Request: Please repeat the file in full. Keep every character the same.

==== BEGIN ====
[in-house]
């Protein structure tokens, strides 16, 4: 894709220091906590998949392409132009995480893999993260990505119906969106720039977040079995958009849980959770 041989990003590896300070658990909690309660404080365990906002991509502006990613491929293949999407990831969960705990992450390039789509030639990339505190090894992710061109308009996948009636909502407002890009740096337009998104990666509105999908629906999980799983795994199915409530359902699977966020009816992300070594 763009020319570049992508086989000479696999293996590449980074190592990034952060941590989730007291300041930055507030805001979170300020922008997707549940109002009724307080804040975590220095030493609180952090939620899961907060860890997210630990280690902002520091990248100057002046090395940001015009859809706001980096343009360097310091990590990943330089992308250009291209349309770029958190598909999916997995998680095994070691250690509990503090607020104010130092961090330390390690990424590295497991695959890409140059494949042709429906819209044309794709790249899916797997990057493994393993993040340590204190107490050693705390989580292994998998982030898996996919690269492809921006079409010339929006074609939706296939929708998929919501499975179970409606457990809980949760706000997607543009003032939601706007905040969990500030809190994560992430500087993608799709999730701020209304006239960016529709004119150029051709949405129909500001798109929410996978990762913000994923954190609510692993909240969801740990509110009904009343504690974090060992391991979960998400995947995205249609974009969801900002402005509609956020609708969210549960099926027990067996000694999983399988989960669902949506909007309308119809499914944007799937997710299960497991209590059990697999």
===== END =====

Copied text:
[in-house]
């Protein structure tokens, strides 16, 4: 894709220091906590998949392409132009995480893999993260990505119906969106720039977040079995958009849980959770 041989990003590896300070658990909690309660404080365990906002991509502006990613491929293949999407990831969960705990992450390039789509030639990339505190090894992710061109308009996948009636909502407002890009740096337009998104990666509105999908629906999980799983795994199915409530359902699977966020009816992300070594 763009020319570049992508086989000479696999293996590449980074190592990034952060941590989730007291300041930055507030805001979170300020922008997707549940109002009724307080804040975590220095030493609180952090939620899961907060860890997210630990280690902002520091990248100057002046090395940001015009859809706001980096343009360097310091990590990943330089992308250009291209349309770029958190598909999916997995998680095994070691250690509990503090607020104010130092961090330390390690990424590295497991695959890409140059494949042709429906819209044309794709790249899916797997990057493994393993993040340590204190107490050693705390989580292994998998982030898996996919690269492809921006079409010339929006074609939706296939929708998929919501499975179970409606457990809980949760706000997607543009003032939601706007905040969990500030809190994560992430500087993608799709999730701020209304006239960016529709004119150029051709949405129909500001798109929410996978990762913000994923954190609510692993909240969801740990509110009904009343504690974090060992391991979960998400995947995205249609974009969801900002402005509609956020609708969210549960099926027990067996000694999983399988989960669902949506909007309308119809499914944007799937997710299960497991209590059990697999």